Berliner Rundfunk

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The Berliner Rundfunk (BERU) was a radio station set in East Germany. It had a political focus and discussed events in East Berlin. Today it is a commercial radio station broadcast with the name "Berliner Rundfunk 91.4".

Berliner Rundfunk (formerly: "Berlin erstes Programm" -Berlin 1)
Broadcast area East Germany
and parts of
West Germany
Frequency Currently on 91.4 MHz Berlin. Historical on 999 kHz (Hoyerswerda) 1170 kHz (Reichenbach[disambiguation needed]) 1575 kHz (Dresden)and others.
Owner Government of East Germany


The Berliner Rundfunk was established in 1945 by the Soviet Military Administration in Germany. It initially broadcast from the Haus des Rundfunks building of the former Reichs-Rundfunk-Gesellschaft (Reich-Radio Association) GmbH on Masurenallee in Berlin-Charlottenburg. It is notable that this broadcaster was located in the British sector of what was to become West Berlin. The station was merged with the regional broadcasters in Potsdam and Schwerin as well as the broadcast studio in Rostock.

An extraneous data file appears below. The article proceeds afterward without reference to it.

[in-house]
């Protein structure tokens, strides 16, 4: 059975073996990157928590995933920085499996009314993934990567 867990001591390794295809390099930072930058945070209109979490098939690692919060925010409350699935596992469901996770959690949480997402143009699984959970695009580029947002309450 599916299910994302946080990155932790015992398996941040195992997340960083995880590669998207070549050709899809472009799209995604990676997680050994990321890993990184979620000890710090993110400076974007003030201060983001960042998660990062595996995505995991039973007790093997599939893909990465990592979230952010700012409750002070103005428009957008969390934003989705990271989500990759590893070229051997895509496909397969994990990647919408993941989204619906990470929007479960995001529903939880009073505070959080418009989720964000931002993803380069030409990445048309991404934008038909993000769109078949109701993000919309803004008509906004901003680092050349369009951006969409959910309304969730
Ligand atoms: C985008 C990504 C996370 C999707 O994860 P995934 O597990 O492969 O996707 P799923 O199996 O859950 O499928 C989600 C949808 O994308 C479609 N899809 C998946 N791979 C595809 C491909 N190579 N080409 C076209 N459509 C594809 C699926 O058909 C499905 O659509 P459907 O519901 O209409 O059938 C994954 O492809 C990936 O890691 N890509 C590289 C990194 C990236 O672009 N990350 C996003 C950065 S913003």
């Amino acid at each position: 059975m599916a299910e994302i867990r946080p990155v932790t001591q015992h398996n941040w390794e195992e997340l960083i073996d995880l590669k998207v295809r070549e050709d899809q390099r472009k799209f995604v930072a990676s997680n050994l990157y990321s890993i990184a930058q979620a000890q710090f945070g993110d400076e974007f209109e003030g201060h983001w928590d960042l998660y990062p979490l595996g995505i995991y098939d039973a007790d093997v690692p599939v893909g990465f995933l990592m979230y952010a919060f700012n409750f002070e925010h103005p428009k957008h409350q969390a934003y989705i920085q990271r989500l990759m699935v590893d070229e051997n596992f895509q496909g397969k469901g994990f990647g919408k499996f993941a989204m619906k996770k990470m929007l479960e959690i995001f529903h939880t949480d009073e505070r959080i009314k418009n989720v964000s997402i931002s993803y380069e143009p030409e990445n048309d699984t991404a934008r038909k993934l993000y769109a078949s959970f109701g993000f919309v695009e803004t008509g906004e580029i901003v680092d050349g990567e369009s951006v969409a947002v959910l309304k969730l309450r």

Funkhaus Nalepastraße, 2006 condition

In the course of the centralization of the German Democratic Republic (GDR) in 1952, in which among other things five Länder were eliminated, the status of East German radio changed. In the meantime, the new radio headquarters of the Rundfunk der DDR was established on Nalepastraße in Oberschöneweide, East Berlin. After 1952, all radio programs in the GDR emanated from there. The Berliner Rundfunk was changed to the program Berlin I with a political focus and allotted the transmitters in Schwerin and Weimar. The program also took over the shortwave transmission of the previous Deutschlandsender.

In August 1953 the radio system was reorganized. This reform created the Deutschlandsender, the Berliner Rundfunk, and the Radio DDR. From June 1954 until September 1955 the program of the Berliner Rundfunk was temporarily called "Berlin 1. Programm" in contrast to the program of Radio DDR which was called "Berlin 2. Programm."

The Berliner Rundfunk transmitted its program set over mediumwave (657, 693, 999, 1170, 1431 and 1575 kHz) and VHF.

In connection with the unification of the two German states, the Berliner Rundfunk ceased its transmission in February 1990. In Berlin an identically named private radio program broadcast on the VHF frequency 91.4 MHz. The other open frequencies of the Berliner Rundfunk were taken over by regional programs of the newly created Länder.

See also


  • Petra Galle: RIAS Berlin und Berliner Rundfunk 1945-1949. Münster [u.a.]: Lit Verlag, 2003. ISBN 3-8258-6469-3